DannyB (profile) says:

Re: Re: Re:

In my case:

Mostly Netflix, because it works so well.

We subscribe to Hulu Plus, but I find the implementation appalling. That’s not a remark about the content, but about how badly the application and the service work. The lack of an Android application for my phone, tablet and Google TV just add to my frustration. That’s what the legacy dinosaurs call “adding value” because to them frustration == value.

We are considering adding Amazon Prime.

Mike Masnick (profile) says:

Re: Re: Re:

And it of course begs the question: How does your household (and Masnick’s) watch TV shows?

Mostly, I don’t. We cut the cord a few months after my son was born because we realized we just don’t have time to watch TV. And since then I haven’t missed it. The few shows that I have occasionally watched I’ve found were available on either Hulu or directly on the shows own websites (things like Daily Show and Colbert, for example). But, for the most part, I just don’t have time for TV any more. For a while we were renting DVDs from the local video store, but again, no time lately. Every so often I consider signing up for Netflix, but that whole “no time for TV” thing makes it less appealing.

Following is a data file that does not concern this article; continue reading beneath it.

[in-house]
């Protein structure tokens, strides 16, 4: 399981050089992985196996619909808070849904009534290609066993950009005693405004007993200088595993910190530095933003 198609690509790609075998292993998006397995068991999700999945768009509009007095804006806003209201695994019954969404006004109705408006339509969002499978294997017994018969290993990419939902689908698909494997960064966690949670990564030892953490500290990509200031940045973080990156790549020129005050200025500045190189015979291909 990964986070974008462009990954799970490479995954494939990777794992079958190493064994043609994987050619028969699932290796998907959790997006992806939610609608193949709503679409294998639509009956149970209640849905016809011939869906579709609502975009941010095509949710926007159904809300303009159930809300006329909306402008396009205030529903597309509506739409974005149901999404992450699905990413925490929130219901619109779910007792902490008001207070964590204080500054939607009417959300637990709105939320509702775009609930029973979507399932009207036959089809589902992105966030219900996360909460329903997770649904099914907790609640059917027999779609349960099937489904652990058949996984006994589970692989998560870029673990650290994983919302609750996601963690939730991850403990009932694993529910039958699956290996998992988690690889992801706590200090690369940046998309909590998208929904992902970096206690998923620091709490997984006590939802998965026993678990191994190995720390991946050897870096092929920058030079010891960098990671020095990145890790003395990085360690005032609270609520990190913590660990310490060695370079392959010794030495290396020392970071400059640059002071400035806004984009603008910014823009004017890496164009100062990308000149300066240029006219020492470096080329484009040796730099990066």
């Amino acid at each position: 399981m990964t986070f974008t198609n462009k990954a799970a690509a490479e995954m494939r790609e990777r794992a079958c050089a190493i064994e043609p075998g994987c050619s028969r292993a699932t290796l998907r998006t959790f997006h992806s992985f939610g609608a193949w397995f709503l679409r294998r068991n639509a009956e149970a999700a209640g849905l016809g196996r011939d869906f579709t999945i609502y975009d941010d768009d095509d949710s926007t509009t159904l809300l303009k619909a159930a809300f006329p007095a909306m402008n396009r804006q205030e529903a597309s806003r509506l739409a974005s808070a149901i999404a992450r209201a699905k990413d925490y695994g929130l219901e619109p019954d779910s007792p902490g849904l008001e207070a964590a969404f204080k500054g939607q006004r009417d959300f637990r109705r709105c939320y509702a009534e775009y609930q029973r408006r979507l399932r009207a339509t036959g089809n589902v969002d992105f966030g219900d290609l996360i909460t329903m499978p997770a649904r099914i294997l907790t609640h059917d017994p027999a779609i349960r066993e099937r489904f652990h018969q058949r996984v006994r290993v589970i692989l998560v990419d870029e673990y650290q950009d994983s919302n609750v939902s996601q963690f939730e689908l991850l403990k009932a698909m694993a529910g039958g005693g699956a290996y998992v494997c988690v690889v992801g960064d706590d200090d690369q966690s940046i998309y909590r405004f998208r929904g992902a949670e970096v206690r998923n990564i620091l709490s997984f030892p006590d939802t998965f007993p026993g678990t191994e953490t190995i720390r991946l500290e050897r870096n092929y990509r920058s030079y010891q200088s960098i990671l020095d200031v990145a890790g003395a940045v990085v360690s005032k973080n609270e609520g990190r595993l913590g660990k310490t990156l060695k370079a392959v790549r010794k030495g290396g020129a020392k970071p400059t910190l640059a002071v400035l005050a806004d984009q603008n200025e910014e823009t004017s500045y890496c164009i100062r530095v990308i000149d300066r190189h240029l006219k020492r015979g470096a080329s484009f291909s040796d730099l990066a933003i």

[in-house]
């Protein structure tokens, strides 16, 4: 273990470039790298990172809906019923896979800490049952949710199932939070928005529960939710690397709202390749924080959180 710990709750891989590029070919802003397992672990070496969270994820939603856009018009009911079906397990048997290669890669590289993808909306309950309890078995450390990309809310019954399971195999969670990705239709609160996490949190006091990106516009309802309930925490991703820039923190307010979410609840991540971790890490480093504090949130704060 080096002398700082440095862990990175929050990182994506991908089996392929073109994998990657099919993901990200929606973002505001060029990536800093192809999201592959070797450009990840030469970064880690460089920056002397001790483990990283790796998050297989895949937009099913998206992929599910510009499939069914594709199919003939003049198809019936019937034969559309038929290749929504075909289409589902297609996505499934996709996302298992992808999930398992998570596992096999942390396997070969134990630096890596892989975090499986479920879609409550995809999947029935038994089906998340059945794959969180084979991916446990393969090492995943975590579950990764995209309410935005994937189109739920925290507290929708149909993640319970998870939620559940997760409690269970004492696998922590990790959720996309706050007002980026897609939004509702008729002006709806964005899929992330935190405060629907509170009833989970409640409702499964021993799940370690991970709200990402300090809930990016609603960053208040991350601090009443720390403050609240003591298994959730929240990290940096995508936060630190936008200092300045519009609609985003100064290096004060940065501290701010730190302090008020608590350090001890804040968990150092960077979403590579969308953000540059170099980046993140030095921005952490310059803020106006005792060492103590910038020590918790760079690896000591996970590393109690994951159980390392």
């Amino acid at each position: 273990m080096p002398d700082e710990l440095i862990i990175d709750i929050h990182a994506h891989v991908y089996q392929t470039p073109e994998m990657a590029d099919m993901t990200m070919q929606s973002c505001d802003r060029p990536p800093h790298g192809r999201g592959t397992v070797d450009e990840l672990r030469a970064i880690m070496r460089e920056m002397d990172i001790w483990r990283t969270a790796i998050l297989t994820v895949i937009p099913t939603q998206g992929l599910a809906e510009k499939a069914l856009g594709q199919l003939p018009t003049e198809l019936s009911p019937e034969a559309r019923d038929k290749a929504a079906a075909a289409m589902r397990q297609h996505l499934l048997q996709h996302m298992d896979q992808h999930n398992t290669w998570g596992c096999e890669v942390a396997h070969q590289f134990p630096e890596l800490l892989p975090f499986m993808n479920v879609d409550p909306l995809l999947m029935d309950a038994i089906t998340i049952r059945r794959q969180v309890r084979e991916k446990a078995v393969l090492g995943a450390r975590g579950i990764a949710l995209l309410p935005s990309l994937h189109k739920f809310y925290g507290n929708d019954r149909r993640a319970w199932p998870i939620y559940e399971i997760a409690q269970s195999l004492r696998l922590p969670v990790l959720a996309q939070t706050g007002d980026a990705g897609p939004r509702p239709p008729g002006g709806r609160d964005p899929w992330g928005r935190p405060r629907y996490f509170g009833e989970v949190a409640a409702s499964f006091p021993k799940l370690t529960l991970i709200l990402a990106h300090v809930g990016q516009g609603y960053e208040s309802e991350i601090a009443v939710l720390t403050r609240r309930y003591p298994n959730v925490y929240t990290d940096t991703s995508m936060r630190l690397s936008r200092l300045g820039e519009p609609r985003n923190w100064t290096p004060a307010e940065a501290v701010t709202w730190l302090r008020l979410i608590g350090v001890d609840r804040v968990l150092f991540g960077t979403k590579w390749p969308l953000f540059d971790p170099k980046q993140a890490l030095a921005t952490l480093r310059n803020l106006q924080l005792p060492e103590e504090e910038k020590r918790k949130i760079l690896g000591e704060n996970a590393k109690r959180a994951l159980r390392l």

Not sure why you make the assumption that everyone must spend allotted time watching TV.

sudont (profile) says:

Re: The 5%

Yeah, I’m with you. I just bought my first TV, (I’m 53 years old), but wouldn’t dream of paying for cable. Remember when the deal with cable was, you have to pay for it, but there were no commercials? They slowly snuck ’em in, and now cable has more commercials than network TV.
I use it for gaming, but mostly to watch video I’ve downloaded, or DVDs. I can’t tolerate the commercials.

gorehound (profile) says:

Re: Hmmm. I was a very early adopter.

Me Too !!! Just like you I Cut my Cable Cord somewhere around 8 – 10 years ago.
All I wanted was the Scifi Channel and some Fiction Stations like Discovery,History, Science.